Three MnDOT managers disciplined

ST. PAUL -- Fallout from former Transportation Department employee Sonia Morphew Pitt's termination continued Monday as three managers were punished for failing to properly supervise Pitt.

ST. PAUL -- Fallout from former Transportation Department employee Sonia Morphew Pitt's termination continued Monday as three managers were punished for failing to properly supervise Pitt.

Citing results of an independent review, the Department of Employee Relations suspended one MnDOT manager for three days without pay and reprimanded two others.

Pitt, of Red Wing, who led the agency's emergency response planning, was fired early last month after an investigation found she misused state resources. A subsequent report by the Minnesota legislative auditor alleged she cost the agency $26,000 in unauthorized expenses and personal leave reported as work time.

Pitt's activities came under scrutiny after she did not return to Minnesota from an East Coast work-related trip for 10 days after the Aug. 1 Minneapolis bridge collapse.

The disciplinary action announced Monday overshadowed another transportation development at the Capitol. Top MnDOT officials said they will have to delay $55 million of road and bridge projects because a legislative committee did not give them the spending authority they requested.


The latest in the Pitt case came with Employee Relations Commissioner Pat Anderson's release of a 32-page report concluding that a MnDOT supervisor failed to adequately review Pitt's expense documentation.

In a letter explaining his suspension, Anderson told Transportation Division Engineer Rick Arnebeck that he did not monitor Pitt's out-of-state travel and he "conducted only cursory reviews of Ms. Pitt's expense reports."

"Your lack of supervisory oversight attributed to the extremely damaging consequences that were inflicted upon the Department of Transportation and to a degree the image of all state employees which cannot be tolerated," Anderson wrote.

Steve Lund, a maintenance and security director, received a written reprimand from Anderson. Lund was faulted for not reviewing out-of-state travel authorizations approved before Pitt was under his supervision, but the review also found Lund was beginning to look into Pitt's expense reports when the agency audit was started.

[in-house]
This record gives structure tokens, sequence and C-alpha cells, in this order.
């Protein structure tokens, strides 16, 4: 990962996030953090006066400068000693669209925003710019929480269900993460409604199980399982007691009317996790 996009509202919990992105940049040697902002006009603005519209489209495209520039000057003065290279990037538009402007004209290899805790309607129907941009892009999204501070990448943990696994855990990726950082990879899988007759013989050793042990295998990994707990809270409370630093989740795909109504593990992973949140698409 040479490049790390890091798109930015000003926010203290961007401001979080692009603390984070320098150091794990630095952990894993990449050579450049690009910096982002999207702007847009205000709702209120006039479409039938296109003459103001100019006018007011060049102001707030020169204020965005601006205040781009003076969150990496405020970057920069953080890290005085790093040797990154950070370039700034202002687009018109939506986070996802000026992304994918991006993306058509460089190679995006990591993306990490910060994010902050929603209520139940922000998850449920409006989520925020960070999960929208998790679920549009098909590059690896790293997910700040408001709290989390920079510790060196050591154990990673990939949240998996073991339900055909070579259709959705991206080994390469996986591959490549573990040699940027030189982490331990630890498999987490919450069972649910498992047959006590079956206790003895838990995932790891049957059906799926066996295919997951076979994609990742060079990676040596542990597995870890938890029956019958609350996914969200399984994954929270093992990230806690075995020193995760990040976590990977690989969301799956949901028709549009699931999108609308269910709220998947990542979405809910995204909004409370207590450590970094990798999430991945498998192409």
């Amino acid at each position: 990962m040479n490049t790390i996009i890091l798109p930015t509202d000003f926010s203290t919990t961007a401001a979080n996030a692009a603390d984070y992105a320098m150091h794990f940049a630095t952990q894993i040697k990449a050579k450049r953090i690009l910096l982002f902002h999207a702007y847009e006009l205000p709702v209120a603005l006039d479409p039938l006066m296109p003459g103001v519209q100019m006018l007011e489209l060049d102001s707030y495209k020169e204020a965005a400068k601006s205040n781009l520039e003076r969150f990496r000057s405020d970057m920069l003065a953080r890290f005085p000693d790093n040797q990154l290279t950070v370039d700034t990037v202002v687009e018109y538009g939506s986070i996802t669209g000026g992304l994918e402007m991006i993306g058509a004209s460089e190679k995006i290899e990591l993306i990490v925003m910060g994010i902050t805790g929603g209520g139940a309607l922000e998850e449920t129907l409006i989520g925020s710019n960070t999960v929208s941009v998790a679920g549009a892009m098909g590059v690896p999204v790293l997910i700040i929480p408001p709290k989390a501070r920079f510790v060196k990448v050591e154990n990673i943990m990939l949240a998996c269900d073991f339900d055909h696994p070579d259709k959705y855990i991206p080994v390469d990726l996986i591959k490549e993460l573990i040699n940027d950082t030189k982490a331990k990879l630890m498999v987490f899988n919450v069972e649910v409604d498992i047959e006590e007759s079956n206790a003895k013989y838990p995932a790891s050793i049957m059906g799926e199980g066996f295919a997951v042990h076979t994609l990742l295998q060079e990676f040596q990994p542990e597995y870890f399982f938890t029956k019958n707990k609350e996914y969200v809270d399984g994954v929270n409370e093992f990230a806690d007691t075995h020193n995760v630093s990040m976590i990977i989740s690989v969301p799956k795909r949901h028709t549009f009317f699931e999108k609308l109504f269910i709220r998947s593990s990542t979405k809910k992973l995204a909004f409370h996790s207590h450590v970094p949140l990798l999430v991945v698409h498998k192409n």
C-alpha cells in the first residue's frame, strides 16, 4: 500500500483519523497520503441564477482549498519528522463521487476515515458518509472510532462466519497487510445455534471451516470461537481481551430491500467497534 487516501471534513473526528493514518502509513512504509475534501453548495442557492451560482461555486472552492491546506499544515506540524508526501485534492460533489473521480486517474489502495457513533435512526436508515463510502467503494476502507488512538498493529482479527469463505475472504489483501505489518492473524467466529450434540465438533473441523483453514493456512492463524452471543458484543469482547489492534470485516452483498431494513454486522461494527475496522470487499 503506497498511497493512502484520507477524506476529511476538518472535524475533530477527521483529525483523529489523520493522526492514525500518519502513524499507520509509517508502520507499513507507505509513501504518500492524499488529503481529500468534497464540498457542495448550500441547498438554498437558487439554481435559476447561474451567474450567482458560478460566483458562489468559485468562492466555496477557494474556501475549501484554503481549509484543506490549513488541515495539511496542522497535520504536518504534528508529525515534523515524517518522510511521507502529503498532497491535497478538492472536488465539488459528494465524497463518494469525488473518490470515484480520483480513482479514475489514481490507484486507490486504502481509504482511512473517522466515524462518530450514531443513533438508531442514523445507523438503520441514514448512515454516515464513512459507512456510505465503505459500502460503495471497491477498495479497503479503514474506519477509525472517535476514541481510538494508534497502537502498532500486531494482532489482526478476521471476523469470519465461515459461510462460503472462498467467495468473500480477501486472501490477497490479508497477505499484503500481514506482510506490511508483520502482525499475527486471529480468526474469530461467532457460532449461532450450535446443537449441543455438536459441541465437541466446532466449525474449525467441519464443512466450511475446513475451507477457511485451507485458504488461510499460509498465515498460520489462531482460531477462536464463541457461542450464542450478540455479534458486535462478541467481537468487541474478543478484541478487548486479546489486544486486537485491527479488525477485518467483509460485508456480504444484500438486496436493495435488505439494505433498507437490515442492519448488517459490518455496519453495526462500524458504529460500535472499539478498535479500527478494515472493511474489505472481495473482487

Phone messages left with Arnebeck and Lund were not returned.

While the latest report focused on three upper-level MnDOT managers, Democratic lawmakers said blame also lies at the top of the agency.

"Carol Molnau should have been appropriately disciplined too (for) poor leadership," Sen. Steve Murphy, DFL-Red Wing, said of the transportation commissioner. Molnau, a Republican, also serves as the elected lieutenant governor.

The third MnDOT official cited in the report, division director Bob Winter, received an oral reprimand. Two former MnDOT employees declined to be interviewed for the investigation, the report says.


After Pitt was fired, Pawlenty requested the independent review of how she was supervised in her job overseeing five employees in a homeland security office within MnDOT.

Pawlenty spokesman Brian McClung said the governor "believes disciplinary action in this case is appropriate."

"MnDOT has taken steps to implement the recommendations of the legislative auditor to ensure better oversight," McClung said. "We will hold MnDOT accountable for making those improvements."

Molnau said her department is close to implementing all of the oversight changes it proposed in response to the legislative auditor's report last month. That includes more scrutiny of employee expense reports and use of state-issued mobile phones.

Meanwhile Monday, Molnau and her top assistants went before a legislative committee to request $85 million in spending authority. They said that is needed to continue building a new Interstate 35W bridge without disrupting other construction planned through mid-2008.

But the Democrat-controlled Transportation Continent Appropriation Group decided 7-1 that the agency could get by with $30 million in new spending authority until the panel meets again in January.

As a result, MnDOT officials said they will have to delay $55 million in road projects around the state from a list totaling $246 million. Tim Henkel, the agency's program division director, said projects are being planned several months before construction bids are taken.

"We have to look at the whole program," Henkel said after the hearing. "It's just not feasible for us to manage this on a month-to-month basis."


House Speaker Margaret Anderson Kelliher, DFL-Minneapolis, said lawmakers on the panel are trying to balance MnDOT's need to keep its construction schedule on track with their desire to leave major transportation spending decisions up to the full Legislature, which returns to work Feb. 12.

A visibly frustrated Molnau said the lawmakers' decision will "negatively impact the rest of our program."

"That will happen," she warned. "That's unfortunate because there's no winners in that."


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